Light drinking linked to some cancers

Aug 19, 2015, 4:48 PM EDT
Three alcoholic drinks and a tequila shot
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A study details links found between light to moderate drinking and the development of certain cancers later in life. Breast cancer was one for women, and colon, liver, oral, throat and esophagus cancers among others. Research was also done on male smokers, and the research concluded that men who have ever smoked should avoid alcohol consumption above the recommended limit. CBS News reports:

A new study of 136,000 adults found light to moderate drinking was associated with an increased risk of breast cancer in women and several other cancers in male smokers. Light drinking is defined as up to one drink a day for women and up to two drinks daily for men, the researchers added.
"Our study reinforces the dietary guidelines that it is important not to go beyond one drink per day for women and two drinks per day for men," said lead investigator Yin Cao, a research fellow in the nutrition department at Harvard's T. H. Chan School of Public Health in Boston.
However, the study did not prove that drinking raises cancer risk; it only showed an association.
Determining whether to drink and how much should take into account your smoking history, family history of alcohol-related cancers and your risk of heart disease, he said. Besides breast cancer, alcohol-related cancers include colon, liver, oral, throat and esophagus cancer.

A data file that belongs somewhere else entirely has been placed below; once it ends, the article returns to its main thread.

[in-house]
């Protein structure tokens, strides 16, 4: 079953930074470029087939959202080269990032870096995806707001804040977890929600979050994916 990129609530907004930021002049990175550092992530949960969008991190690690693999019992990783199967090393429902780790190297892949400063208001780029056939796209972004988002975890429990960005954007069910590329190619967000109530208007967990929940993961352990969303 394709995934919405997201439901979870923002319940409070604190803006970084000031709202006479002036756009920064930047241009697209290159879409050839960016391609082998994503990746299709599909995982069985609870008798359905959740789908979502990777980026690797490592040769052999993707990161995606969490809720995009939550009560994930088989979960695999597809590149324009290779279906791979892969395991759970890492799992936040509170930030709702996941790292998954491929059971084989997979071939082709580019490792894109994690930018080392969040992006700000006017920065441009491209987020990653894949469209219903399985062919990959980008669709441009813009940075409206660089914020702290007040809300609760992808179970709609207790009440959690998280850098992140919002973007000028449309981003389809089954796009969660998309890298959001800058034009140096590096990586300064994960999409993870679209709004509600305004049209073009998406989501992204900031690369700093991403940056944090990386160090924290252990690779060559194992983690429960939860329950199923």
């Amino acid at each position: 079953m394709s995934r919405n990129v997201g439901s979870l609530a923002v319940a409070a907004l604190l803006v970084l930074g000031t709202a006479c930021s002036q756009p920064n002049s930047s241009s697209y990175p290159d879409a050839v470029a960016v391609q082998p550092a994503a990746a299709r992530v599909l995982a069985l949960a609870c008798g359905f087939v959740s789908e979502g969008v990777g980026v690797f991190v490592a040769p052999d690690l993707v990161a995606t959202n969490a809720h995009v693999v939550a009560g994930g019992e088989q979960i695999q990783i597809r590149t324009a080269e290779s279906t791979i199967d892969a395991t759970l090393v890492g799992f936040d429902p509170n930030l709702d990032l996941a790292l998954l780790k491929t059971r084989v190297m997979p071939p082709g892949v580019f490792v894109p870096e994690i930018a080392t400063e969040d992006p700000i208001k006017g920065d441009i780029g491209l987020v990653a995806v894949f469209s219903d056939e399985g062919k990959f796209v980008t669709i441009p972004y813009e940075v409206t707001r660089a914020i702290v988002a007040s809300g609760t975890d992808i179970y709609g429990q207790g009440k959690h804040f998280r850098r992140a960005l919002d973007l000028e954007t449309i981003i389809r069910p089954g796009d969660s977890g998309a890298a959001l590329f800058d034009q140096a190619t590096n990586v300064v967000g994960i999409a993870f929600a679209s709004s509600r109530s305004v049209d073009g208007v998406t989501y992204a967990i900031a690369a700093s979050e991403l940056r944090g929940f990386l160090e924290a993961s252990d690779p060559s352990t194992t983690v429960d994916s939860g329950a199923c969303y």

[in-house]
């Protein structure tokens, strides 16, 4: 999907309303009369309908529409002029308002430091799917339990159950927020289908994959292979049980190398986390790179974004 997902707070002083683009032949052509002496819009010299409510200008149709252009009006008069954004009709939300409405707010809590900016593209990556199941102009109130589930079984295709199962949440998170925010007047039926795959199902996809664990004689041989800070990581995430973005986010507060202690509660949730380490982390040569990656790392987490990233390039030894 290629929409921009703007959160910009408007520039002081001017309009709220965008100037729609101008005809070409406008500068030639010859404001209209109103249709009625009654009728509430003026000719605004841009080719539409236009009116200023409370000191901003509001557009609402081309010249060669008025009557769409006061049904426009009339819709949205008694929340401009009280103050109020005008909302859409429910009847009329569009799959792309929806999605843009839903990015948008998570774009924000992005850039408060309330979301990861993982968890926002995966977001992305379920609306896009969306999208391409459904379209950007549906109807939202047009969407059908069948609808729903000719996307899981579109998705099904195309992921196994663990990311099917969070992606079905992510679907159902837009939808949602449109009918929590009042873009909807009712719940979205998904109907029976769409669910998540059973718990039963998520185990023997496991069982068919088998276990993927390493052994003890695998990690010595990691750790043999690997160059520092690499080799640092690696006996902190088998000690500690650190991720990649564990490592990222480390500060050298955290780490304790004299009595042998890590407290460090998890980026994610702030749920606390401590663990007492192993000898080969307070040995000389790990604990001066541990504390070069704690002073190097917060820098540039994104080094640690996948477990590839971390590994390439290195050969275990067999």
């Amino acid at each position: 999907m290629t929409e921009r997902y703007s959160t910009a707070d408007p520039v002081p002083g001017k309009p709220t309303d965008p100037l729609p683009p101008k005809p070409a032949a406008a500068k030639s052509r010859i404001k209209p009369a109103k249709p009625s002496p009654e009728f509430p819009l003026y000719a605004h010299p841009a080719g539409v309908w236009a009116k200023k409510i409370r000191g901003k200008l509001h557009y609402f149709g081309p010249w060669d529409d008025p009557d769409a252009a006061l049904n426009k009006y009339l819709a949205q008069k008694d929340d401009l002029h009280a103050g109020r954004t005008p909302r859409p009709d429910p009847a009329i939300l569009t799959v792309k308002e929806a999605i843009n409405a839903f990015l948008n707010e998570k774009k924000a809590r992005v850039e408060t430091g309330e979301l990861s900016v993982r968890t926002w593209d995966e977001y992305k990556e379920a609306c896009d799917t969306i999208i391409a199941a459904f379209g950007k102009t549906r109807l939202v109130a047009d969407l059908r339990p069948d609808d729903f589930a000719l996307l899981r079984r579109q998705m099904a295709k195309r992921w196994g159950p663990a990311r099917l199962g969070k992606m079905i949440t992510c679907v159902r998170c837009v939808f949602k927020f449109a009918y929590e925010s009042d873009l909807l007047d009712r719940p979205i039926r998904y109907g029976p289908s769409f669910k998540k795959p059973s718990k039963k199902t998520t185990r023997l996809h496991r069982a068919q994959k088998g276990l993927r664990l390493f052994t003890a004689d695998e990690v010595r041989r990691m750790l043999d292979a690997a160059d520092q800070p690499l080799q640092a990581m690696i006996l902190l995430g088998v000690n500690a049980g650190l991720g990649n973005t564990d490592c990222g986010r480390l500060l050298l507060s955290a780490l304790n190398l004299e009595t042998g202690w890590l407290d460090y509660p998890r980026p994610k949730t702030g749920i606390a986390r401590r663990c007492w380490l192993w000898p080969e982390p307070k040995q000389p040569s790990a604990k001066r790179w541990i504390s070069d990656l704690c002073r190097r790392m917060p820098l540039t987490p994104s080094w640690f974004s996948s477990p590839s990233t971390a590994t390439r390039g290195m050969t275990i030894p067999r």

The BBC writes regarding the differences in recommended amounts of alcohol in British versus American studies:
The NHS recommends that men should not regularly drink more than three to four units (two cans of 4.5% lager) a day and women two to three units (two small glasses of 12% wine) a day - although these drinking guidelines are currently under review and so could change.
In the American studies, light to moderate drinking was defined as up to 15g alcohol (a small glass of wine) per day for women and up to 30g alcohol (two 355ml bottles of beer) per day for men.
For women, the researchers observed, the risk of alcohol-related cancers - mainly breast cancer - increased even after one alcoholic drink a day.
No significant link was found in men who had never smoked, but among men who were current or ex-smokers, light or moderate drinking appeared to increase the risk of certain cancers.